The capacity to adapt to changing balance threats: A comparison of children with cerebral palsy and typically developing children

P. A. Burtner, M. H. Woollacott, G. L. Craft, M. N. Roncesvalles

Research output: Contribution to journalArticle

48 Scopus citations

Abstract

Objectives: This study investigated differences in reactive balance abilities of typically developing children and those with spastic diplegia. Recovery from balance threats was compared by: (i) Platform velocity and amplitude thresholds: Speed and size of platform movement at which children required assistance to remain upright, (ii) percentage of trials with feet-in-place vs. loss of balance, and (iii) center of pressure measures. Participants included 8 children with spastic diplegic cerebral palsy, 15 developmentally matched children (similar walking stages) and 21 age-matched control children. Methods: Backward platform movements graded as easy, moderate and difficult were unexpectedly imposed on children standing on a moveable platform. Results: Children with cerebral palsy (CP) had lower platform velocity thresholds, greater percentages of loss of balance trials, increased distances and increased frequency of directional changes in center-of-pressure (COP) trajectories than control children. Older children with CP fell more often than those under 5 years. Greatest differences between children with and without CP were found in comparisons based on age rather than developmental levels. Conclusions: Using balance perturbations that challenged children with CP to the limits of their balance abilities effectively identified age performance differences and differences compared to typically developing children. Implications for rehabilitation programs are presented.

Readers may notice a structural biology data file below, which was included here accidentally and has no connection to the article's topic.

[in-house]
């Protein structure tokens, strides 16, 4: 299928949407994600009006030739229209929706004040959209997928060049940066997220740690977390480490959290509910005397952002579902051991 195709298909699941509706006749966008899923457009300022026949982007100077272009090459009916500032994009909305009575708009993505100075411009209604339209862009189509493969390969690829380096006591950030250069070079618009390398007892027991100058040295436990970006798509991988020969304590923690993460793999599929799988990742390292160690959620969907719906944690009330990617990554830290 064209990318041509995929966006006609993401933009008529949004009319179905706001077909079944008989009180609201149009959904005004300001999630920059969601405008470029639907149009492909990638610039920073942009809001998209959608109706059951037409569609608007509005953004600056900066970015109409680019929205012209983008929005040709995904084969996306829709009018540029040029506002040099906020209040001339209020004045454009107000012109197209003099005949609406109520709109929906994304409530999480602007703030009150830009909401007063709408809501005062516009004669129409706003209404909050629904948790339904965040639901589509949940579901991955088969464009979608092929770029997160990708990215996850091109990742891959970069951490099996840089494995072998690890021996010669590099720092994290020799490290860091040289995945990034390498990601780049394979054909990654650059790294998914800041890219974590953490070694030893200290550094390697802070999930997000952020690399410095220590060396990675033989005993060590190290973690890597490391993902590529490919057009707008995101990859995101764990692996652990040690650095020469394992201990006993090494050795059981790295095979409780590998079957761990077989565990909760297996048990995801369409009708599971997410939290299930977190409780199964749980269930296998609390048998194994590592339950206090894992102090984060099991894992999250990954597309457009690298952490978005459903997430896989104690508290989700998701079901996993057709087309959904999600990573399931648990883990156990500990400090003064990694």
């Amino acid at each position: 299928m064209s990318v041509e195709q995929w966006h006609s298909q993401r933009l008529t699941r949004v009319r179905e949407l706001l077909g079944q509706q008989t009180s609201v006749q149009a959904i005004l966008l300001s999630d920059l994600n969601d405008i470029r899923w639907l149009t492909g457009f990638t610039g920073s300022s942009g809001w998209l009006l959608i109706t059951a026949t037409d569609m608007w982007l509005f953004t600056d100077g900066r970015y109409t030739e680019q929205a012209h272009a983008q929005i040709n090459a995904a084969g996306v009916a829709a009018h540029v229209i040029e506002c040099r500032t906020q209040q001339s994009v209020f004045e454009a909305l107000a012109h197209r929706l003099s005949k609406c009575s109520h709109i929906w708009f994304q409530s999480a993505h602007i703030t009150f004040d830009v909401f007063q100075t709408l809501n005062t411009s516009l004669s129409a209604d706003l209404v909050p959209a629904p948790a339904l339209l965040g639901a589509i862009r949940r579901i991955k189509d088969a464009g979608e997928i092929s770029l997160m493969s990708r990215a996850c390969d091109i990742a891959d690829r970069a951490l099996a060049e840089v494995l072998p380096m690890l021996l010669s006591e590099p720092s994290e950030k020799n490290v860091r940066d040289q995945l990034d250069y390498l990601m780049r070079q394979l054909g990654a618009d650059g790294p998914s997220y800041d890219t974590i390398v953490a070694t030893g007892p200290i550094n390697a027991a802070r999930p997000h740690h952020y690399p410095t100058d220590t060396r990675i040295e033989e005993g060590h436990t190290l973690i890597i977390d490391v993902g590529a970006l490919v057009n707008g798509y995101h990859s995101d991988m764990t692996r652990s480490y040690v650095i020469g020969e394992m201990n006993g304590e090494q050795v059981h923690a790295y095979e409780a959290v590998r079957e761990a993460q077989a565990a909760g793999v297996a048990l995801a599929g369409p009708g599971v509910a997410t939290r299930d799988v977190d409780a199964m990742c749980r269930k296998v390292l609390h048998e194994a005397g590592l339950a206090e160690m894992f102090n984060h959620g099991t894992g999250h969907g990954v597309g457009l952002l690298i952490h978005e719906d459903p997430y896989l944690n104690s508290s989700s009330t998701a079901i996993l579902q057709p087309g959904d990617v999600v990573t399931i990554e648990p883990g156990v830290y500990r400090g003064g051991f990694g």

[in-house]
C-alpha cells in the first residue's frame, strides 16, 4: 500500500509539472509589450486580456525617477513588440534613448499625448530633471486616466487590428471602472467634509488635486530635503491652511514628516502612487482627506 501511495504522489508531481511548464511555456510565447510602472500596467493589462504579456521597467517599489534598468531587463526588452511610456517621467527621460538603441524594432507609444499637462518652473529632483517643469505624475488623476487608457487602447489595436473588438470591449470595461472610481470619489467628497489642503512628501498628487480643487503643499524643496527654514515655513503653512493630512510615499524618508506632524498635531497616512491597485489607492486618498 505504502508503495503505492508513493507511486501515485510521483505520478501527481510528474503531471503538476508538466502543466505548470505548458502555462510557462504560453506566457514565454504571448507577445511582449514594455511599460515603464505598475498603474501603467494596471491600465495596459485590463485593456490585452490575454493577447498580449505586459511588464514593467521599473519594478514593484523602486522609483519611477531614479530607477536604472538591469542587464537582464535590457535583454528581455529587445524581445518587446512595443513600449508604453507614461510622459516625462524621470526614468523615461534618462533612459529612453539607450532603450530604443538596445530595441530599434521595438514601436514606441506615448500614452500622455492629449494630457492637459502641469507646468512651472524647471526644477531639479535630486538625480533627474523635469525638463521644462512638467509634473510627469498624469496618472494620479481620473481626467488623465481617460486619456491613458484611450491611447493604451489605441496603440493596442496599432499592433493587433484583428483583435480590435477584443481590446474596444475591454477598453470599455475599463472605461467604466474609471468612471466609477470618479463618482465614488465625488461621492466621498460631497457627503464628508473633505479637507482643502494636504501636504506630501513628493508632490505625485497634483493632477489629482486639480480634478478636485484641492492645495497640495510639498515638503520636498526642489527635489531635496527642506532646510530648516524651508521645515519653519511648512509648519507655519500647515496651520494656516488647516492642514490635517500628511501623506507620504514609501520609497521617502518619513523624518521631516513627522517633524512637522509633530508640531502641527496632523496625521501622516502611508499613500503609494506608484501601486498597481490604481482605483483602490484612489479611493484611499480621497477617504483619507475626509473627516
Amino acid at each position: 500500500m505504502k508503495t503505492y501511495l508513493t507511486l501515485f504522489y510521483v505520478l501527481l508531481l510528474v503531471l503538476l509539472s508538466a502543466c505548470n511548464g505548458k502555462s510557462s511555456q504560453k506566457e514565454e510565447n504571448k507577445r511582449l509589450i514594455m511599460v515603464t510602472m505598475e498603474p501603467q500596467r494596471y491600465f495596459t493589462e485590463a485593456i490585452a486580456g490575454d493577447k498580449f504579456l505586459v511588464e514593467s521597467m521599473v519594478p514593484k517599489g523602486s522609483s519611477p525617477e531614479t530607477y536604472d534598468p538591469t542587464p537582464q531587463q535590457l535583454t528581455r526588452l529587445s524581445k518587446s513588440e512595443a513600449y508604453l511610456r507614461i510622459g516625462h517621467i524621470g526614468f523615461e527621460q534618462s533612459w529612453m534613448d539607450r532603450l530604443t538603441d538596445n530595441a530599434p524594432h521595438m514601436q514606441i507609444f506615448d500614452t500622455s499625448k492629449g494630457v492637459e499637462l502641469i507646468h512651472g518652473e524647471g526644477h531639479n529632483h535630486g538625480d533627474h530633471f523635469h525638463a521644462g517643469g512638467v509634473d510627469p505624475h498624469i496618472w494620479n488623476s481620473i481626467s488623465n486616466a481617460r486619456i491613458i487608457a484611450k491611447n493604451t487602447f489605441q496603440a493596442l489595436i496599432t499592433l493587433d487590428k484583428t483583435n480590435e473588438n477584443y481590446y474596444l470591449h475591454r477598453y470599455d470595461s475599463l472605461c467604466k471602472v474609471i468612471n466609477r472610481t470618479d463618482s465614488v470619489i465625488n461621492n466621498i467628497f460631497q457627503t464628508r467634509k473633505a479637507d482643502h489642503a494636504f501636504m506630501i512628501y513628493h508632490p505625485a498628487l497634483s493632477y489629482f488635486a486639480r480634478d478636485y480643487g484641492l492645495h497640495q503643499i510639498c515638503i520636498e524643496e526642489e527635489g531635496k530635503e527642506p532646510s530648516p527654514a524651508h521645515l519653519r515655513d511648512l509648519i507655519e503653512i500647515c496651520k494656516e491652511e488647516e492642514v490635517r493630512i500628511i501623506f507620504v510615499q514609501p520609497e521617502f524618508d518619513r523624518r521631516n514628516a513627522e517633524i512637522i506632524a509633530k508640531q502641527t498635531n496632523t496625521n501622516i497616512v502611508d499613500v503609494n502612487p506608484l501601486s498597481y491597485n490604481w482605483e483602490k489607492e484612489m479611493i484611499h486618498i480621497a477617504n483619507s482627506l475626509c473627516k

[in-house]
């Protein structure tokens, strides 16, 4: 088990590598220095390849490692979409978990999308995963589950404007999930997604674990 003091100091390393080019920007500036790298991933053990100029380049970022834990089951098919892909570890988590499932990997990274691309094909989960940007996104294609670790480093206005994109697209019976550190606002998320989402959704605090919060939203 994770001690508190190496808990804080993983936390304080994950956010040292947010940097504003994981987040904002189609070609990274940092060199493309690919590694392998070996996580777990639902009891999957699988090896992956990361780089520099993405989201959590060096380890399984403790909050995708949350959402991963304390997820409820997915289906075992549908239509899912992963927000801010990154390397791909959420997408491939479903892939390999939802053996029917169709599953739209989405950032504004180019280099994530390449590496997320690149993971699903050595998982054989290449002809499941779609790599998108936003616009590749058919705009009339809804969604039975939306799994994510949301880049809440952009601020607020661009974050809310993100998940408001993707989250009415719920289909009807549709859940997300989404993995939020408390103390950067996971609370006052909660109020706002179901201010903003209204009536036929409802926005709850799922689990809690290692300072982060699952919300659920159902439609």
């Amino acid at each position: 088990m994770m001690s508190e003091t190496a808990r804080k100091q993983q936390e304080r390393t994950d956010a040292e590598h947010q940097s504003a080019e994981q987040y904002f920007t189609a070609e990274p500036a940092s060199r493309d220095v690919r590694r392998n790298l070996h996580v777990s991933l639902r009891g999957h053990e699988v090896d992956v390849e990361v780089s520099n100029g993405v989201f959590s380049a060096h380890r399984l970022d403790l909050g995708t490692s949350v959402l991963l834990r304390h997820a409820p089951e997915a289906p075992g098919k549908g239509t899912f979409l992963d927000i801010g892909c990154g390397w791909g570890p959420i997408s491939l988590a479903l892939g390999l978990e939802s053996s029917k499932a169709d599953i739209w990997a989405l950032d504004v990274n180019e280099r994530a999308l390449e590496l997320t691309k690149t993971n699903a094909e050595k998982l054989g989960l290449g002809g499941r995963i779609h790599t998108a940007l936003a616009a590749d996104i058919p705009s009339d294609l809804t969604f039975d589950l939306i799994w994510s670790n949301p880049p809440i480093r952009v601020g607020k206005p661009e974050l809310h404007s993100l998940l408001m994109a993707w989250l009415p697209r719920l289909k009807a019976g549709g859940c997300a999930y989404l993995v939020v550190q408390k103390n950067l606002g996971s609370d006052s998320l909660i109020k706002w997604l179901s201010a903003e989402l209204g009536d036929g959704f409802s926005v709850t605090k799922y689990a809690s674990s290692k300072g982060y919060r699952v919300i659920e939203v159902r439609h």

Original languageEnglish
Pages (from-to)249-260
Number of pages12
JournalDevelopmental Neurorehabilitation
Volume10
Issue number3
DOIs
StatePublished - 2007

Keywords

  • Cerebral palsy
  • Motor control
  • Stance balance

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